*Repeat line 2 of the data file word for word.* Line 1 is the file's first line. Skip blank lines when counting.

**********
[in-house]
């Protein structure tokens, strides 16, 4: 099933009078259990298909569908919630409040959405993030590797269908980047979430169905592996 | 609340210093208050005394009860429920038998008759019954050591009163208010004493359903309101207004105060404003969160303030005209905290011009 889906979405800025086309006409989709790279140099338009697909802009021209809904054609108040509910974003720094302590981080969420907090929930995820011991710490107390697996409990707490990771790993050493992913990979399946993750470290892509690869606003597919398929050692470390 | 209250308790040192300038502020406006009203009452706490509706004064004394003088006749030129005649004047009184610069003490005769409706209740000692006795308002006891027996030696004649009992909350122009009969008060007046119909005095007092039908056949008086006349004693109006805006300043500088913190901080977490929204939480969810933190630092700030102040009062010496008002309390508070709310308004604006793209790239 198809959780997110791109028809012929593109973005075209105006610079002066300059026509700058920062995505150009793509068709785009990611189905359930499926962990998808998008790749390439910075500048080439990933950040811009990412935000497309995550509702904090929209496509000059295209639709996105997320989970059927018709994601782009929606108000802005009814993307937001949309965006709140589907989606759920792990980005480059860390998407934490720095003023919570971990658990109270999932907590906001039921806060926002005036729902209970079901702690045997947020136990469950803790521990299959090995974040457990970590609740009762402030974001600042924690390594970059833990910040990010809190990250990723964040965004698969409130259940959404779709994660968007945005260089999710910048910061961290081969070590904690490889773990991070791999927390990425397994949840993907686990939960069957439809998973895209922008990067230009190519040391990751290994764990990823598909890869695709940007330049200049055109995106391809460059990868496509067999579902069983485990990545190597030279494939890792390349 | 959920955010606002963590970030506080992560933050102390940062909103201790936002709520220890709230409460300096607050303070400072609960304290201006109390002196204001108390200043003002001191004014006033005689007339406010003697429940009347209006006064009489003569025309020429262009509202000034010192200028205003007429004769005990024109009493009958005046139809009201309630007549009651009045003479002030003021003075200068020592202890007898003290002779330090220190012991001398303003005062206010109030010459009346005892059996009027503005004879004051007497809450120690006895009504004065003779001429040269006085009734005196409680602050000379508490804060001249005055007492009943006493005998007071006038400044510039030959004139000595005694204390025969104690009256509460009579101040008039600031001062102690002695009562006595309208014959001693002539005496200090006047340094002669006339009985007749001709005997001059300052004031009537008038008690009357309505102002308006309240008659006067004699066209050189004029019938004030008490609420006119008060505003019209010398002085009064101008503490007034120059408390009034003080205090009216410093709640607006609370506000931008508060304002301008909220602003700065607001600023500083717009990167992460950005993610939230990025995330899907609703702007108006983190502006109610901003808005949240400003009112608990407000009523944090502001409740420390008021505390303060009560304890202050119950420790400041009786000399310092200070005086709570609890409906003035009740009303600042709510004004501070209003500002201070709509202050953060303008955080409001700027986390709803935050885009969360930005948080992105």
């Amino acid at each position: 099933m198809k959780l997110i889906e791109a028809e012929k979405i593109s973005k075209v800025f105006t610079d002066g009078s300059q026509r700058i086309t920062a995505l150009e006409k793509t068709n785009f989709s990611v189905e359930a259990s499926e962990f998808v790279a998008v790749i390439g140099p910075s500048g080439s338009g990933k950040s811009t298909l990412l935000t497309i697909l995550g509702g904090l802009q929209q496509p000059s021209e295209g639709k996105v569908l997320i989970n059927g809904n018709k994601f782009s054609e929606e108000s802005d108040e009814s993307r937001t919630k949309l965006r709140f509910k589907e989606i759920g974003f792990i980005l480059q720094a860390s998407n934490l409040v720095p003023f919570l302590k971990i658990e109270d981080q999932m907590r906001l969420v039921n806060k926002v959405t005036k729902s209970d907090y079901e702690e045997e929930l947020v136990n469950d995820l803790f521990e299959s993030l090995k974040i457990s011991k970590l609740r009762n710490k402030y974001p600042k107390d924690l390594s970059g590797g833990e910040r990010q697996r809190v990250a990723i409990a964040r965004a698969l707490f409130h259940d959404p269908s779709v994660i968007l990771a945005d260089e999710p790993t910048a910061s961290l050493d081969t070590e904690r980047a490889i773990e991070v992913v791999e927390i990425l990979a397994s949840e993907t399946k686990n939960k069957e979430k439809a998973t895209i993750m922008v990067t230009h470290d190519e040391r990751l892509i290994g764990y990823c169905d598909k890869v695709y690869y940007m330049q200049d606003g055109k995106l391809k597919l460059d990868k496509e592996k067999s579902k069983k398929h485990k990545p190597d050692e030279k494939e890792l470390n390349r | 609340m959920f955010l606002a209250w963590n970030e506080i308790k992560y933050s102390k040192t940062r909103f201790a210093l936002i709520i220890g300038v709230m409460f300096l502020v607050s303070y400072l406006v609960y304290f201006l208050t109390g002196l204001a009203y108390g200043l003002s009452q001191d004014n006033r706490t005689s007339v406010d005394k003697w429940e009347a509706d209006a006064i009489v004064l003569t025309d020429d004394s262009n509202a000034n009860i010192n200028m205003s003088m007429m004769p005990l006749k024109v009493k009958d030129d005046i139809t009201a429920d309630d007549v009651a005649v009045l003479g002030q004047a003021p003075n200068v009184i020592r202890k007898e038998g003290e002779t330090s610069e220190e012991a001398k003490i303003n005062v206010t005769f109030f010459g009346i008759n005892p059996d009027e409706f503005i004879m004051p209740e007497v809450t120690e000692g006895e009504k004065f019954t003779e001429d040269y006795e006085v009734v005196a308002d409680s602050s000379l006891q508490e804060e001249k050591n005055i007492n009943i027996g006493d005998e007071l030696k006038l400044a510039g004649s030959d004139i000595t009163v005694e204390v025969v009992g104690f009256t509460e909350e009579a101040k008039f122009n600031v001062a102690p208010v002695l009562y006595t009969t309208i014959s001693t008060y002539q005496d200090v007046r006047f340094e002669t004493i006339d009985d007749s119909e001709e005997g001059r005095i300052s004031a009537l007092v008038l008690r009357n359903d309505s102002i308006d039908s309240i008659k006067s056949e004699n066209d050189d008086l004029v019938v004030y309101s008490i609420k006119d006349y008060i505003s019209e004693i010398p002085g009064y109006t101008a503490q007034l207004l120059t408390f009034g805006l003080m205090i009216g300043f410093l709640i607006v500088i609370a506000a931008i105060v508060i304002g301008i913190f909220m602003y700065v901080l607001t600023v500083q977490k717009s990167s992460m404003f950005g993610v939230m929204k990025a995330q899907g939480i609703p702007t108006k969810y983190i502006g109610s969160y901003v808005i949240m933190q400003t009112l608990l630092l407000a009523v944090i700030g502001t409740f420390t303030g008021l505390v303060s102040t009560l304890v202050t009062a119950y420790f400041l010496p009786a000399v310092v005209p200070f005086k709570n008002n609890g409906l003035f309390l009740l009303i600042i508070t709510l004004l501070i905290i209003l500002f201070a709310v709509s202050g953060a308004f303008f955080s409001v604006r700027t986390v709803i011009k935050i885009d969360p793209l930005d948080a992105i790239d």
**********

């Protein structure tokens, strides 16, 4: 099933009078259990298909569908919630409040959405993030590797269908980047979430169905592996 | 609340210093208050005394009860429920038998008759019954050591009163208010004493359903309101207004105060404003969160303030005209905290011009 889906979405800025086309006409989709790279140099338009697909802009021209809904054609108040509910974003720094302590981080969420907090929930995820011991710490107390697996409990707490990771790993050493992913990979399946993750470290892509690869606003597919398929050692470390 | 209250308790040192300038502020406006009203009452706490509706004064004394003088006749030129005649004047009184610069003490005769409706209740000692006795308002006891027996030696004649009992909350122009009969008060007046119909005095007092039908056949008086006349004693109006805006300043500088913190901080977490929204939480969810933190630092700030102040009062010496008002309390508070709310308004604006793209790239 198809959780997110791109028809012929593109973005075209105006610079002066300059026509700058920062995505150009793509068709785009990611189905359930499926962990998808998008790749390439910075500048080439990933950040811009990412935000497309995550509702904090929209496509000059295209639709996105997320989970059927018709994601782009929606108000802005009814993307937001949309965006709140589907989606759920792990980005480059860390998407934490720095003023919570971990658990109270999932907590906001039921806060926002005036729902209970079901702690045997947020136990469950803790521990299959090995974040457990970590609740009762402030974001600042924690390594970059833990910040990010809190990250990723964040965004698969409130259940959404779709994660968007945005260089999710910048910061961290081969070590904690490889773990991070791999927390990425397994949840993907686990939960069957439809998973895209922008990067230009190519040391990751290994764990990823598909890869695709940007330049200049055109995106391809460059990868496509067999579902069983485990990545190597030279494939890792390349 | 959920955010606002963590970030506080992560933050102390940062909103201790936002709520220890709230409460300096607050303070400072609960304290201006109390002196204001108390200043003002001191004014006033005689007339406010003697429940009347209006006064009489003569025309020429262009509202000034010192200028205003007429004769005990024109009493009958005046139809009201309630007549009651009045003479002030003021003075200068020592202890007898003290002779330090220190012991001398303003005062206010109030010459009346005892059996009027503005004879004051007497809450120690006895009504004065003779001429040269006085009734005196409680602050000379508490804060001249005055007492009943006493005998007071006038400044510039030959004139000595005694204390025969104690009256509460009579101040008039600031001062102690002695009562006595309208014959001693002539005496200090006047340094002669006339009985007749001709005997001059300052004031009537008038008690009357309505102002308006309240008659006067004699066209050189004029019938004030008490609420006119008060505003019209010398002085009064101008503490007034120059408390009034003080205090009216410093709640607006609370506000931008508060304002301008909220602003700065607001600023500083717009990167992460950005993610939230990025995330899907609703702007108006983190502006109610901003808005949240400003009112608990407000009523944090502001409740420390008021505390303060009560304890202050119950420790400041009786000399310092200070005086709570609890409906003035009740009303600042709510004004501070209003500002201070709509202050953060303008955080409001700027986390709803935050885009969360930005948080992105």